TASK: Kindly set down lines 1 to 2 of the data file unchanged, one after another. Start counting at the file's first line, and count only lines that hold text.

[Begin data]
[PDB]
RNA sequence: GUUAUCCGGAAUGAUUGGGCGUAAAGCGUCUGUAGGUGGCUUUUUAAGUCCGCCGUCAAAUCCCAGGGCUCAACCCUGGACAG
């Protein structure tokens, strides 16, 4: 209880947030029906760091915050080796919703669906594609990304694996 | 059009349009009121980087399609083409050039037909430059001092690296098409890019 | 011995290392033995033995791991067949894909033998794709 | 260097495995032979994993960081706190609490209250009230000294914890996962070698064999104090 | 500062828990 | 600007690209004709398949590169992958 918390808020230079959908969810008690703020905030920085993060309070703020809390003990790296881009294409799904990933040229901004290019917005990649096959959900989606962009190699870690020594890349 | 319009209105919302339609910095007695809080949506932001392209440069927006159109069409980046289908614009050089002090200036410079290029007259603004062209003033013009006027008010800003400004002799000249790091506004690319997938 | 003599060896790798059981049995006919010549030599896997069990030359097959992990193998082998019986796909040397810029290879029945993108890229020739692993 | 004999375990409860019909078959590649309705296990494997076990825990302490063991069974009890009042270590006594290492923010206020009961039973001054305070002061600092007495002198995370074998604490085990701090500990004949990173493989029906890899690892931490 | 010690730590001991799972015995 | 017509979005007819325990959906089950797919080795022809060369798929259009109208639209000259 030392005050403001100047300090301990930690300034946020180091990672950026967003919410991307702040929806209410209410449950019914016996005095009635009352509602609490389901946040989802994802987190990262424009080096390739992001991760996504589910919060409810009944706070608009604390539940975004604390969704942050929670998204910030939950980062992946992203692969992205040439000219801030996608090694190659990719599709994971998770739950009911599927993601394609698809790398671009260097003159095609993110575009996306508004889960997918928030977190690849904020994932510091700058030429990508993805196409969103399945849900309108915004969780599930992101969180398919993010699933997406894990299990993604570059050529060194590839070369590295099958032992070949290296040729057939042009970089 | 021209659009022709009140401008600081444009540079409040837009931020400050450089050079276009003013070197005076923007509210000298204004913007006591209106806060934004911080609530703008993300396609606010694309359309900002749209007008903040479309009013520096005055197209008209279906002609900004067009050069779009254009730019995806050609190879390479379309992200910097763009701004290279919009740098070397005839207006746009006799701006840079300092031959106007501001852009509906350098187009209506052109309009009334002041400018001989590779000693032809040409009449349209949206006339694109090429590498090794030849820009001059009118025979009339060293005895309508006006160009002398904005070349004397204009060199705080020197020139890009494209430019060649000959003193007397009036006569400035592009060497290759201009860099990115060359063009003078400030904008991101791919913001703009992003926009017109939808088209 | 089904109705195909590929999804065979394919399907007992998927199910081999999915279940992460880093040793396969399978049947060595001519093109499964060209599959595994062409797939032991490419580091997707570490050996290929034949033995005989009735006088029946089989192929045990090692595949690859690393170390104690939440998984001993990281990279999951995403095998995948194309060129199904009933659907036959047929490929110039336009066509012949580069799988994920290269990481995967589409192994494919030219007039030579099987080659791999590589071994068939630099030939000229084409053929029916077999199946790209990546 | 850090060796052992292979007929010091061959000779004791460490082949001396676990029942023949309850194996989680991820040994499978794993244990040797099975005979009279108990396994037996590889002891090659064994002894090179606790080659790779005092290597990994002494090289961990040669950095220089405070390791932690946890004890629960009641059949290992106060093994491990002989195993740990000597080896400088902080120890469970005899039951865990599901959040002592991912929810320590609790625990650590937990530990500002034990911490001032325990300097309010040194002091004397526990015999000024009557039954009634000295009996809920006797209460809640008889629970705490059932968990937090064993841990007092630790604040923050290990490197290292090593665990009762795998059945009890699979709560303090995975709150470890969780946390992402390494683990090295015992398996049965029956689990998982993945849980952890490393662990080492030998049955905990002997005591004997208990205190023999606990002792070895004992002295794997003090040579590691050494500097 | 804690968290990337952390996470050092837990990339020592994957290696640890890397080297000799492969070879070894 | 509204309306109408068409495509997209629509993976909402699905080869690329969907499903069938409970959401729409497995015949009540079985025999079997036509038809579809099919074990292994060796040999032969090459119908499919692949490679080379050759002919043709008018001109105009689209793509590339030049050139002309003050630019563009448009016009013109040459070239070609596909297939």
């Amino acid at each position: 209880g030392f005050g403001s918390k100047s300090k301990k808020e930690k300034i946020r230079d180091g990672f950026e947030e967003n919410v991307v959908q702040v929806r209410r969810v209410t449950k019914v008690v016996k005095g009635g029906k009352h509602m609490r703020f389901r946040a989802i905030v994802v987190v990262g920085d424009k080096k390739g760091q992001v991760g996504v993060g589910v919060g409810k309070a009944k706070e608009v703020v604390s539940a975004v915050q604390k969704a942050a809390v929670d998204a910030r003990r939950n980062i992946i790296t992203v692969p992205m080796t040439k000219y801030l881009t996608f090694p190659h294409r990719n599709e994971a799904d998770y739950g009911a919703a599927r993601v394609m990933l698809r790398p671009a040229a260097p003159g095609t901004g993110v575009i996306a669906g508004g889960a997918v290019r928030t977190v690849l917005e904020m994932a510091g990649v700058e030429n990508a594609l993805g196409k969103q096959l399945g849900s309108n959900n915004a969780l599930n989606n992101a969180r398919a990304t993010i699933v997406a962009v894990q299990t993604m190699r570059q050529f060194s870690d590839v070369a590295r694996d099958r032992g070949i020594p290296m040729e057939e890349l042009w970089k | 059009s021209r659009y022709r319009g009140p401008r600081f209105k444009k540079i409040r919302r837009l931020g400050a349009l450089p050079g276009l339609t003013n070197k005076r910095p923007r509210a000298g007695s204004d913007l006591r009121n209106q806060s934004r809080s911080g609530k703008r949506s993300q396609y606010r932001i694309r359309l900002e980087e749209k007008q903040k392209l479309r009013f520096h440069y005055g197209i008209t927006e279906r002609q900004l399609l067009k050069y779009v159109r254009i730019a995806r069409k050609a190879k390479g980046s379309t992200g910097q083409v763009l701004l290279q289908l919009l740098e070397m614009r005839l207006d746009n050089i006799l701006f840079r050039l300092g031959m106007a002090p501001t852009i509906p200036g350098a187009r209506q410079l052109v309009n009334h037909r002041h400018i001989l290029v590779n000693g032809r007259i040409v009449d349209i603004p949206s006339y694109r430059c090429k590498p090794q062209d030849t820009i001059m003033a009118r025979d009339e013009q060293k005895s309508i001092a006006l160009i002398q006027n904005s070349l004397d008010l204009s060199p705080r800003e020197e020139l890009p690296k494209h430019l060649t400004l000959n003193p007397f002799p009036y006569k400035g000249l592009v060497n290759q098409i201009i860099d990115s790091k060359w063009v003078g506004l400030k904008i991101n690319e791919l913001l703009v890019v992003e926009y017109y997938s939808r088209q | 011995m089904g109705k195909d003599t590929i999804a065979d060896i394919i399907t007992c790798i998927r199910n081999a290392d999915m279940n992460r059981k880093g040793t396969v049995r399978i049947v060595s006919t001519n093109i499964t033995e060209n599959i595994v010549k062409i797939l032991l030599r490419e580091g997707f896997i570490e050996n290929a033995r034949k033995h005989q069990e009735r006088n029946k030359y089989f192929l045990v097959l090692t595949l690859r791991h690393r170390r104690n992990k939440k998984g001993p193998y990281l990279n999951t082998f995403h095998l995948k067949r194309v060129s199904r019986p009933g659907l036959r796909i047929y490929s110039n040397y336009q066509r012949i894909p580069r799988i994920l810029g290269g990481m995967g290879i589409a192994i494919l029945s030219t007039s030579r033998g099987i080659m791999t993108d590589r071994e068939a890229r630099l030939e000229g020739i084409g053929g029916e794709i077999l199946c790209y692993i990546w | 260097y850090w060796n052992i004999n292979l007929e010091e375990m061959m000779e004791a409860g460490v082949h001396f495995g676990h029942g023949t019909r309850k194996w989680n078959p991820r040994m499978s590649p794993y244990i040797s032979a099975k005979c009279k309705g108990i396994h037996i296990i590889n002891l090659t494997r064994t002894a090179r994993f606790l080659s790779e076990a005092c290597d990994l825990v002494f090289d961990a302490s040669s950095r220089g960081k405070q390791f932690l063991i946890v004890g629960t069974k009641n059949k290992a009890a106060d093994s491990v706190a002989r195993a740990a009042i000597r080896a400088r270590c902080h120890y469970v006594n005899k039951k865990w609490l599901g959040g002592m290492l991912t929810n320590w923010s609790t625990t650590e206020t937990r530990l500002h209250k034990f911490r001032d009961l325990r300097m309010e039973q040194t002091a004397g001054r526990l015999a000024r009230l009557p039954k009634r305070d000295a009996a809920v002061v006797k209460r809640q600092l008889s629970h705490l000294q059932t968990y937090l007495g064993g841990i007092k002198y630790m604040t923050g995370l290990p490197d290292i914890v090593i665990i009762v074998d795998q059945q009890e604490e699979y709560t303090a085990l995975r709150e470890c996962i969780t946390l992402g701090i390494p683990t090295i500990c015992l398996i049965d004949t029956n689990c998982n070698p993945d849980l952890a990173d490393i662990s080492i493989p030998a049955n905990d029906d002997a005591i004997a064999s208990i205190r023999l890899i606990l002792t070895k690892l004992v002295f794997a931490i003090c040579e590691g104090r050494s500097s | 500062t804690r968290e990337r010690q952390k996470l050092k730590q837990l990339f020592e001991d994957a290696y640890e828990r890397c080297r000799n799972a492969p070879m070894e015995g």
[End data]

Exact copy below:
[PDB]
RNA sequence: GUUAUCCGGAAUGAUUGGGCGUAAAGCGUCUGUAGGUGGCUUUUUAAGUCCGCCGUCAAAUCCCAGGGCUCAACCCUGGACAG